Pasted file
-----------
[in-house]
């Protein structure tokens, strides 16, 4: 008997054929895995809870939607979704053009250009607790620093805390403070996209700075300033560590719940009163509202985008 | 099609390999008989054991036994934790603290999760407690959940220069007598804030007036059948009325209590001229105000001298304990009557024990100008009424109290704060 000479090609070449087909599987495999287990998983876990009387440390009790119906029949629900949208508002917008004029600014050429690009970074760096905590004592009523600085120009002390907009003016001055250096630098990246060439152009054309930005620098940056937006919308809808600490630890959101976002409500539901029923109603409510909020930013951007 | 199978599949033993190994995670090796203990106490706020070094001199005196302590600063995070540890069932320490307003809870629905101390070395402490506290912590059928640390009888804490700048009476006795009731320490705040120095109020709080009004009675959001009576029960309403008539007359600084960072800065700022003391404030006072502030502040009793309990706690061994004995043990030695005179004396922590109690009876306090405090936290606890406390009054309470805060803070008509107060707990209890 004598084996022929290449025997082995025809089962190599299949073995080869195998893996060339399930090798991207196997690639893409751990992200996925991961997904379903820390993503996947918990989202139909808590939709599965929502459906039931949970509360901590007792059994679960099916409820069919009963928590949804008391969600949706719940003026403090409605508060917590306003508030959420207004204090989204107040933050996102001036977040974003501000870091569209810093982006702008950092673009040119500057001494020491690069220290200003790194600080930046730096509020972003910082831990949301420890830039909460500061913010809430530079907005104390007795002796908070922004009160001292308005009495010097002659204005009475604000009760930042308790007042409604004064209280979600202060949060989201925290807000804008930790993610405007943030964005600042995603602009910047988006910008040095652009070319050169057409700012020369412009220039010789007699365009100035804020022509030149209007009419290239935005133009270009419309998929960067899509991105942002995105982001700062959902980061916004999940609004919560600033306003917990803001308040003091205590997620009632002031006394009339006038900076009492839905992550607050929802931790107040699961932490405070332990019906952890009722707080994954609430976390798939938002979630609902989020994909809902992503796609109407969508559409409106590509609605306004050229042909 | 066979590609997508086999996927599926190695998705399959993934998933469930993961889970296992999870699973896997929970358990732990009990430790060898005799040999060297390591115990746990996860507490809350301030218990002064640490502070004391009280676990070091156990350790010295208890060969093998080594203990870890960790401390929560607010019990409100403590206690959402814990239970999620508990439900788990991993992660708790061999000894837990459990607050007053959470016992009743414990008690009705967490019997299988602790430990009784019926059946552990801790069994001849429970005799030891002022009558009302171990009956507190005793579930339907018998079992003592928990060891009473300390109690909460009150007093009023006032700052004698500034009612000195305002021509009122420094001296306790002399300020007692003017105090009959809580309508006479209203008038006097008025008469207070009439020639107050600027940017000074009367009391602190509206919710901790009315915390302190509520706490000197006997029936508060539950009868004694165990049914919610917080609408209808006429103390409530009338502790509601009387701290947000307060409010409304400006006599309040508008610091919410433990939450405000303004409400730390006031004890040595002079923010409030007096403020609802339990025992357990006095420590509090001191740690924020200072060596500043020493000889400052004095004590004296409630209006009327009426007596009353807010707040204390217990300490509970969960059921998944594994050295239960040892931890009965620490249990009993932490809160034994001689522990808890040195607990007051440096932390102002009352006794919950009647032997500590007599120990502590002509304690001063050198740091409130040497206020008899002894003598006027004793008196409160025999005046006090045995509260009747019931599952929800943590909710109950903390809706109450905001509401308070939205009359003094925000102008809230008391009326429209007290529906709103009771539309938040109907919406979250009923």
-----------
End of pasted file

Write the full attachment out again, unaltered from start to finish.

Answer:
[in-house]
């Protein structure tokens, strides 16, 4: 008997054929895995809870939607979704053009250009607790620093805390403070996209700075300033560590719940009163509202985008 | 099609390999008989054991036994934790603290999760407690959940220069007598804030007036059948009325209590001229105000001298304990009557024990100008009424109290704060 000479090609070449087909599987495999287990998983876990009387440390009790119906029949629900949208508002917008004029600014050429690009970074760096905590004592009523600085120009002390907009003016001055250096630098990246060439152009054309930005620098940056937006919308809808600490630890959101976002409500539901029923109603409510909020930013951007 | 199978599949033993190994995670090796203990106490706020070094001199005196302590600063995070540890069932320490307003809870629905101390070395402490506290912590059928640390009888804490700048009476006795009731320490705040120095109020709080009004009675959001009576029960309403008539007359600084960072800065700022003391404030006072502030502040009793309990706690061994004995043990030695005179004396922590109690009876306090405090936290606890406390009054309470805060803070008509107060707990209890 004598084996022929290449025997082995025809089962190599299949073995080869195998893996060339399930090798991207196997690639893409751990992200996925991961997904379903820390993503996947918990989202139909808590939709599965929502459906039931949970509360901590007792059994679960099916409820069919009963928590949804008391969600949706719940003026403090409605508060917590306003508030959420207004204090989204107040933050996102001036977040974003501000870091569209810093982006702008950092673009040119500057001494020491690069220290200003790194600080930046730096509020972003910082831990949301420890830039909460500061913010809430530079907005104390007795002796908070922004009160001292308005009495010097002659204005009475604000009760930042308790007042409604004064209280979600202060949060989201925290807000804008930790993610405007943030964005600042995603602009910047988006910008040095652009070319050169057409700012020369412009220039010789007699365009100035804020022509030149209007009419290239935005133009270009419309998929960067899509991105942002995105982001700062959902980061916004999940609004919560600033306003917990803001308040003091205590997620009632002031006394009339006038900076009492839905992550607050929802931790107040699961932490405070332990019906952890009722707080994954609430976390798939938002979630609902989020994909809902992503796609109407969508559409409106590509609605306004050229042909 | 066979590609997508086999996927599926190695998705399959993934998933469930993961889970296992999870699973896997929970358990732990009990430790060898005799040999060297390591115990746990996860507490809350301030218990002064640490502070004391009280676990070091156990350790010295208890060969093998080594203990870890960790401390929560607010019990409100403590206690959402814990239970999620508990439900788990991993992660708790061999000894837990459990607050007053959470016992009743414990008690009705967490019997299988602790430990009784019926059946552990801790069994001849429970005799030891002022009558009302171990009956507190005793579930339907018998079992003592928990060891009473300390109690909460009150007093009023006032700052004698500034009612000195305002021509009122420094001296306790002399300020007692003017105090009959809580309508006479209203008038006097008025008469207070009439020639107050600027940017000074009367009391602190509206919710901790009315915390302190509520706490000197006997029936508060539950009868004694165990049914919610917080609408209808006429103390409530009338502790509601009387701290947000307060409010409304400006006599309040508008610091919410433990939450405000303004409400730390006031004890040595002079923010409030007096403020609802339990025992357990006095420590509090001191740690924020200072060596500043020493000889400052004095004590004296409630209006009327009426007596009353807010707040204390217990300490509970969960059921998944594994050295239960040892931890009965620490249990009993932490809160034994001689522990808890040195607990007051440096932390102002009352006794919950009647032997500590007599120990502590002509304690001063050198740091409130040497206020008899002894003598006027004793008196409160025999005046006090045995509260009747019931599952929800943590909710109950903390809706109450905001509401308070939205009359003094925000102008809230008391009326429209007290529906709103009771539309938040109907919406979250009923």